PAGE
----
Seasonal Allergies…Still?

Feature Image Seasonal Allergies

Contributed by: Michael Guida
LMT (#19016), BPS, Certified Amma Therapist, Diplomate Asian Bodywork Therapy (NCCAOM), Certified Wholistic Nutritionist, Certified Triathlon Coach

This year in my practice, I have seen a very long and persistent allergy season for both my Portland and my New York patients. Typically, allergy symptoms are limited to sneezing, runny nose, itchy throat, and itchy red eyes. However, this year I’ve seen the list expand to include less typical symptoms such as headaches, muzzy thinking, low energy, body aches and congested ears. Because of this it’s been more difficult to clearly identify seasonal allergies as the issue for my patients, who have been experiencing more of the less typical symptoms.  It also seems like my patients have been having challenges managing their allergies effectively with their traditional approaches. With that in mind, I wanted to write this article to share my list of favorite natural remedies in the hopes they might prove helpful!


  1. Cleanse the Liver: Because an allergic reaction triggers a histamine response, which creates all of the allergy symptoms listed above, being able to get those histamines out of the body is key to reducing/eliminating your individual symptoms. Your liver is the main organ that filters histamines out of the body so anything you do that is kind to your liver will also help with allergies. Here are some of my favorite liver friends: variety of cooked dark green leafy vegetables daily, wheatgrass juice (1-4 oz per day), reducing/eliminating any artificial foods and artificial sweeteners, limiting alcohol (especially beer), proper water intake, nettles tea, and Antronex, which is a supplement I dedicated a previous blog post to that you can read HERE.


  1. Keep the irritant away: If you can keep the pollen off of your clothes, skin, and mucous membranes you can help stave off your body reacting to them. Here are some tips on how to do that. If you are outside or playing in your garden, you can wear a mask or moist bandana. When you come inside consider changing your clothing, and rinsing off in the shower. You may be surprised at how well simply rinsing your face with cool water helps to not only prevent an allergy attack, but helping to quell it once it starts. Another suggestion is to use a neti pot to clean the sinuses and flush out any pollens. You might neti 1-3 times a day during allergy season, and though typically done with salt water, alternating with regular water can still be very helpful in keeping the pollens away.


  1. Foods to avoid: These foods tend to contribute to the histamine response in a negative way causing more watery eyes, scratchy throat, sneezing and runny nose. So it is best to reduce and/or eliminate them. Milk & cheese, excessive refined sugars, wheat, orange juice, and concentrated tomato products. Some of these may be hard to eliminate, but it might be a good experiment to try. Eliminate these foods for a week or so to determine for yourself if food is contributing you’re your allergies.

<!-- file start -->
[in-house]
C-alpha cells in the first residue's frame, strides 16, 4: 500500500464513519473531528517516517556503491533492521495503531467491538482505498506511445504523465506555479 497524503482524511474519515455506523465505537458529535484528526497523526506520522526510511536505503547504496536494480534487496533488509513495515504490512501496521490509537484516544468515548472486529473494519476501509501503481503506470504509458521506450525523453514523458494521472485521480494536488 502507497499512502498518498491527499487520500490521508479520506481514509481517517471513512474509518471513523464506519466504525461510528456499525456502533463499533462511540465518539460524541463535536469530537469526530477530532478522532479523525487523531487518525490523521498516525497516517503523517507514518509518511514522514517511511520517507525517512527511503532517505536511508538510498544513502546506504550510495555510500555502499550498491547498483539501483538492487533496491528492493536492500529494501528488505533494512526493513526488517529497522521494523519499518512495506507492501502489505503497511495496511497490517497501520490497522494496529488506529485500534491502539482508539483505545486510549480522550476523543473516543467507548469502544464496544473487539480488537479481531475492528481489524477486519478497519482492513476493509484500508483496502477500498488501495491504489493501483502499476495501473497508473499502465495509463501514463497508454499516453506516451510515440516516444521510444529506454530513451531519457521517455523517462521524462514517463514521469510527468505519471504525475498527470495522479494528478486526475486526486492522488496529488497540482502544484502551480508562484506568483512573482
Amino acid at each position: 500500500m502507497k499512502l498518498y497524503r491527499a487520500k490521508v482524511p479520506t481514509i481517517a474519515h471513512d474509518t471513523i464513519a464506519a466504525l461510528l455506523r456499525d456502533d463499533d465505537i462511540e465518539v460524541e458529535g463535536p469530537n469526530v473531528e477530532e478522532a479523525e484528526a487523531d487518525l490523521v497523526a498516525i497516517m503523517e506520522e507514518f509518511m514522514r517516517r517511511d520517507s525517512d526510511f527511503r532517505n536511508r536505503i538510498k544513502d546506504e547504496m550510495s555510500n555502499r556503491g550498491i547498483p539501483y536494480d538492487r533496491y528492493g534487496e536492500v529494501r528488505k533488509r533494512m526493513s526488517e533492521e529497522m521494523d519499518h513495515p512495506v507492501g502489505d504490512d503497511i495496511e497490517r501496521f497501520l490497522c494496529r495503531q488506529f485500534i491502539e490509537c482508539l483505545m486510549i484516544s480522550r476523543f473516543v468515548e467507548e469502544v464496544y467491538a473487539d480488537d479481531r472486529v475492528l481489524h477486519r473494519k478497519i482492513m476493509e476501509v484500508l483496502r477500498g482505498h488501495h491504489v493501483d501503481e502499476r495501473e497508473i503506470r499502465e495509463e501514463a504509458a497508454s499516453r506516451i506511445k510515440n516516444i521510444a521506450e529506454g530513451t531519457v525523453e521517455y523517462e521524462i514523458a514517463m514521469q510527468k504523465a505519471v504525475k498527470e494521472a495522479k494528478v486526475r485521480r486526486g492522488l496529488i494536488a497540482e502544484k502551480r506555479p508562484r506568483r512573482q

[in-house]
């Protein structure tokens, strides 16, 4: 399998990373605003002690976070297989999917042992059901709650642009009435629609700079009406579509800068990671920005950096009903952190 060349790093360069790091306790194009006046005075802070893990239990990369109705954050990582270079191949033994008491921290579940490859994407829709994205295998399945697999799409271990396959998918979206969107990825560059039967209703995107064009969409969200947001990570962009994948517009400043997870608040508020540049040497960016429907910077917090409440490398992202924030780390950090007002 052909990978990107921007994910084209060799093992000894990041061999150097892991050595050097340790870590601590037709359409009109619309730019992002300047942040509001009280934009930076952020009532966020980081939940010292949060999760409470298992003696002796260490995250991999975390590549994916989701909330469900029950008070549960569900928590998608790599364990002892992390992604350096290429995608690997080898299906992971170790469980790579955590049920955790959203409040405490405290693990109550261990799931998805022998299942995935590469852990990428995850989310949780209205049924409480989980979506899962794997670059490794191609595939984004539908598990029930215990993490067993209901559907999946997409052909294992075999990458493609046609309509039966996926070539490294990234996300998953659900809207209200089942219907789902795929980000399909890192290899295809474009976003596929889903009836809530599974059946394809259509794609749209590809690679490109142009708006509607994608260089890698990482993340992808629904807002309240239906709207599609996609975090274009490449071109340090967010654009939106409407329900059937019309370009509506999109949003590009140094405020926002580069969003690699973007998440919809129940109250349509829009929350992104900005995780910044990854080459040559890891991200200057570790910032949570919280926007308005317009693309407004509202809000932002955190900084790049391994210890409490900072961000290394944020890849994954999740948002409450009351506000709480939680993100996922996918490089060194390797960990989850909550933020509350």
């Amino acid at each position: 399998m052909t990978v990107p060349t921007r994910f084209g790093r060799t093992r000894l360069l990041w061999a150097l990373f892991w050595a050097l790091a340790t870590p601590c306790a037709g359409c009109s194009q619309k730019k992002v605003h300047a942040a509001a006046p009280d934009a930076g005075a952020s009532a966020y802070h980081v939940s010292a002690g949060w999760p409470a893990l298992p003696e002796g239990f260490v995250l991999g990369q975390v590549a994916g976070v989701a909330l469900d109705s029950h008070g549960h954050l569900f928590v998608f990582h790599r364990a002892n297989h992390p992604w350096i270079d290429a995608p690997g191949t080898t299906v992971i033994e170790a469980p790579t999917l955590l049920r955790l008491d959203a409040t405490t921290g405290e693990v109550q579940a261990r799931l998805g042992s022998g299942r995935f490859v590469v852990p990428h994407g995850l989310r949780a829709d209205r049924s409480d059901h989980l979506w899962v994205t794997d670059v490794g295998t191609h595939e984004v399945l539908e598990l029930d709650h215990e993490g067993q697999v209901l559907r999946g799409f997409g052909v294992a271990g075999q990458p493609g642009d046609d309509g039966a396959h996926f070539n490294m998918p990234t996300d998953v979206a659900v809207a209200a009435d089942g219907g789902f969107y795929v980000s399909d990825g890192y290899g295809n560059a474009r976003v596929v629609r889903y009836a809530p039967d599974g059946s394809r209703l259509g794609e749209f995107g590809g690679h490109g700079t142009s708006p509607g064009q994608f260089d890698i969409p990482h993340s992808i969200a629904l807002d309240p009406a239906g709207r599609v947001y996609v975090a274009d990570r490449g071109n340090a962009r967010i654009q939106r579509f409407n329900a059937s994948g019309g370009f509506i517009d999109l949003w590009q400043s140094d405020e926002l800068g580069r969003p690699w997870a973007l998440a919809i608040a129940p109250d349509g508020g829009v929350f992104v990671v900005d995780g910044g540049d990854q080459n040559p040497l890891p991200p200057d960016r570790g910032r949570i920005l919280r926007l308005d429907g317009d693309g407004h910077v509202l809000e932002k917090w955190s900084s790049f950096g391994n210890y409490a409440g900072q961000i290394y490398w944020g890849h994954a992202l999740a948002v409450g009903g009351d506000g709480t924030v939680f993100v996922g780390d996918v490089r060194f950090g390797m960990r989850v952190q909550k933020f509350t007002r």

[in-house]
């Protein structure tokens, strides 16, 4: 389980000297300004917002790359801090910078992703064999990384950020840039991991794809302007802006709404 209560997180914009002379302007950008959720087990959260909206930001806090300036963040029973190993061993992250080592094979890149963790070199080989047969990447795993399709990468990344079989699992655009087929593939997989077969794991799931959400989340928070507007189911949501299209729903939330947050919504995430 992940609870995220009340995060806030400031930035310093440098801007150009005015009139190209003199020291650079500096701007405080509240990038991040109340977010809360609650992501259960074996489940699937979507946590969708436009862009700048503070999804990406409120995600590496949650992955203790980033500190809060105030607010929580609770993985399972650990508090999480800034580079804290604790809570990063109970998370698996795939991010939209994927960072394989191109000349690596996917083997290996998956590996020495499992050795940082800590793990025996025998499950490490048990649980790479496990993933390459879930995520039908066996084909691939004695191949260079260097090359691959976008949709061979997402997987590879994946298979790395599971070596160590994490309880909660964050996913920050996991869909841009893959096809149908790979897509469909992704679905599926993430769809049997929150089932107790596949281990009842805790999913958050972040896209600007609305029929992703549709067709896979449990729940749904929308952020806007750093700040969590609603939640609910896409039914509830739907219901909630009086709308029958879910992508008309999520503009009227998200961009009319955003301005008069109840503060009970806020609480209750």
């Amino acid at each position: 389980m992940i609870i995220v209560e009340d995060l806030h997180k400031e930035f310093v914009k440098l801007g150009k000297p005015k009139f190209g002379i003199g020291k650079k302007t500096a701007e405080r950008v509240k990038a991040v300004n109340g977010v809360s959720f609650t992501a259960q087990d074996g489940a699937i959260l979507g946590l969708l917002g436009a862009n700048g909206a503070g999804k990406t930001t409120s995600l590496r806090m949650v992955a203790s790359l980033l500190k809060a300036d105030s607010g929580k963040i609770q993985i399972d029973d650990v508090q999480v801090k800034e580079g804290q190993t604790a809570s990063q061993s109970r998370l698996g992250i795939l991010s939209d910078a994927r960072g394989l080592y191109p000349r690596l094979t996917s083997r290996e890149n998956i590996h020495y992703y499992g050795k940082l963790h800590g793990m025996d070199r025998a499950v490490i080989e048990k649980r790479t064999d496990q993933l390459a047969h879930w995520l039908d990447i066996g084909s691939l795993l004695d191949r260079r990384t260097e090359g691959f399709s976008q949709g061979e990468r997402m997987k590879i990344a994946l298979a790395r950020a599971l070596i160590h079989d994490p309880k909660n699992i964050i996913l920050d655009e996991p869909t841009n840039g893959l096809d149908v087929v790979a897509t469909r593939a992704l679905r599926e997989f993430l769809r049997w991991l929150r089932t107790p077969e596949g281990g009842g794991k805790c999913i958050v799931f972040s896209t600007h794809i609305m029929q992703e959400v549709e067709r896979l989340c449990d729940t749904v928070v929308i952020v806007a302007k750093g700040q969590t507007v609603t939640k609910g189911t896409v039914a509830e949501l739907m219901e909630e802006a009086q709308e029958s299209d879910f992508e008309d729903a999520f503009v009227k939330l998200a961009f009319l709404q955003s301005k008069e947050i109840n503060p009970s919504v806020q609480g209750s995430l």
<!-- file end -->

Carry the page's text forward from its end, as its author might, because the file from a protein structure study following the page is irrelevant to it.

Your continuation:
1. Stabilize those mast cells: Mast cells are similar to but not the same as white blood cells, which are responsible for generating histamine. In some people these mast cells are more sensitive to pollen than other people. That is part of the reason why some people suffer greatly and others not at all. When we stabilize the mast cells they are not as reactive to the irritants (pollen in the case of seasonal allergies). Quercetin is a supplement that works well in this regard. Often used when someone is experiencing allergies (400-500mg twice a day) it may work better if someone starts taking it leading into allergy season as a preventative (300-400mg twice a day). So if you are suffering this year, plan ahead for next year to start taking before allergy season hits. Rich sources of quercetin are: Capers, onions, apples & pears with skin, green & black tea, citrus fruits, berries, Ginkgo, Eyebright, Stinging Nettles. In addition the supplement Antronex (mentioned above) works well to stabilize the mast cells in addition to helping the Liver filter histamines.

This is by no means a complete list of things you can do, but in my practice, these are the things that seem to help the most.

If you would like more information about any of the above recommendations, please feel free to contact Michael directly at Amma Therapy Student Clinic is also a great way to get some additional assistance with allergies or anything else that ails you. Click HERE to book a $35 treatment at one of our Wednesday student clinics!


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